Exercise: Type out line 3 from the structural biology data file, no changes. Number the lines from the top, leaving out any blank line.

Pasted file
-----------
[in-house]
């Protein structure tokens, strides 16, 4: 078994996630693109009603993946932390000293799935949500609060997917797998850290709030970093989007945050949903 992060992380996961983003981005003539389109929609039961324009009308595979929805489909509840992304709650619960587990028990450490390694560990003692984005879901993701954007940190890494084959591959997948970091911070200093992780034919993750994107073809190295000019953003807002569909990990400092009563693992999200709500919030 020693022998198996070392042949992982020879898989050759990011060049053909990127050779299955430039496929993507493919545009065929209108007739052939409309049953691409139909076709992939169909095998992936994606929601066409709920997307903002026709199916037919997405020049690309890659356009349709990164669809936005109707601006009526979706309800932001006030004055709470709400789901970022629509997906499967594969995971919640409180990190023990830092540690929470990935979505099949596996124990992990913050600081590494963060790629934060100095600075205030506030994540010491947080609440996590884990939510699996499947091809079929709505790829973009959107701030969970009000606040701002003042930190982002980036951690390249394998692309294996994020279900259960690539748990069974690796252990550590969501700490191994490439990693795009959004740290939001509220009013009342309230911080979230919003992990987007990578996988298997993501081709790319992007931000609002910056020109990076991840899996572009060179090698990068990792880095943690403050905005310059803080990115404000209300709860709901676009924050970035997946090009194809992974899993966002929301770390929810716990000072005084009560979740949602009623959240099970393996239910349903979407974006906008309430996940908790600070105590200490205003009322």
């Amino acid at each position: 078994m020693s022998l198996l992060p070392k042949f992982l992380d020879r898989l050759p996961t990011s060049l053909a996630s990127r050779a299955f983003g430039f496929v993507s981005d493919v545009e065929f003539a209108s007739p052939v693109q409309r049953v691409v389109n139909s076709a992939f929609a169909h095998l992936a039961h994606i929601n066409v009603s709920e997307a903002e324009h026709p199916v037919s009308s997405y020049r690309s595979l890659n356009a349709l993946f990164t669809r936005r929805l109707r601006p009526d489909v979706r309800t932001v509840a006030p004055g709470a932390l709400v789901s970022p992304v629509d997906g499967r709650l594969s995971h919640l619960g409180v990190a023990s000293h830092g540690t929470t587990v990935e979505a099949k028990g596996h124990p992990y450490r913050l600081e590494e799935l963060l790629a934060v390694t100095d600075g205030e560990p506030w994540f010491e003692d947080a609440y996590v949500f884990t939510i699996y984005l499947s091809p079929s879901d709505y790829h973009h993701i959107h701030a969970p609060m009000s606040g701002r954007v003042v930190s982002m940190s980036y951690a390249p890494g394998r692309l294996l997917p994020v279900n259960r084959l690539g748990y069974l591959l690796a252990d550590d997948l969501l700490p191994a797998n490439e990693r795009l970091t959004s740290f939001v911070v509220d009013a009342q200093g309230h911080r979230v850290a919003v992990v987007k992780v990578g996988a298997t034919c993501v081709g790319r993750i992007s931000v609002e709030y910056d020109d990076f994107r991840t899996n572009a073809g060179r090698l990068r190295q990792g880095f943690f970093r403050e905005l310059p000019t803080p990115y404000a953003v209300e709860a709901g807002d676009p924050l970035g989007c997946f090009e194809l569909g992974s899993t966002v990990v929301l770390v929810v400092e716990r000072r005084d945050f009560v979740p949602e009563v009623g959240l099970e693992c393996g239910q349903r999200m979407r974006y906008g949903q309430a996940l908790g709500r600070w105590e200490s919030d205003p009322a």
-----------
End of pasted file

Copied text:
């Amino acid at each position: 078994m020693s022998l198996l992060p070392k042949f992982l992380d020879r898989l050759p996961t990011s060049l053909a996630s990127r050779a299955f983003g430039f496929v993507s981005d493919v545009e065929f003539a209108s007739p052939v693109q409309r049953v691409v389109n139909s076709a992939f929609a169909h095998l992936a039961h994606i929601n066409v009603s709920e997307a903002e324009h026709p199916v037919s009308s997405y020049r690309s595979l890659n356009a349709l993946f990164t669809r936005r929805l109707r601006p009526d489909v979706r309800t932001v509840a006030p004055g709470a932390l709400v789901s970022p992304v629509d997906g499967r709650l594969s995971h919640l619960g409180v990190a023990s000293h830092g540690t929470t587990v990935e979505a099949k028990g596996h124990p992990y450490r913050l600081e590494e799935l963060l790629a934060v390694t100095d600075g205030e560990p506030w994540f010491e003692d947080a609440y996590v949500f884990t939510i699996y984005l499947s091809p079929s879901d709505y790829h973009h993701i959107h701030a969970p609060m009000s606040g701002r954007v003042v930190s982002m940190s980036y951690a390249p890494g394998r692309l294996l997917p994020v279900n259960r084959l690539g748990y069974l591959l690796a252990d550590d997948l969501l700490p191994a797998n490439e990693r795009l970091t959004s740290f939001v911070v509220d009013a009342q200093g309230h911080r979230v850290a919003v992990v987007k992780v990578g996988a298997t034919c993501v081709g790319r993750i992007s931000v609002e709030y910056d020109d990076f994107r991840t899996n572009a073809g060179r090698l990068r190295q990792g880095f943690f970093r403050e905005l310059p000019t803080p990115y404000a953003v209300e709860a709901g807002d676009p924050l970035g989007c997946f090009e194809l569909g992974s899993t966002v990990v929301l770390v929810v400092e716990r000072r005084d945050f009560v979740p949602e009563v009623g959240l099970e693992c393996g239910q349903r999200m979407r974006y906008g949903q309430a996940l908790g709500r600070w105590e200490s919030d205003p009322a």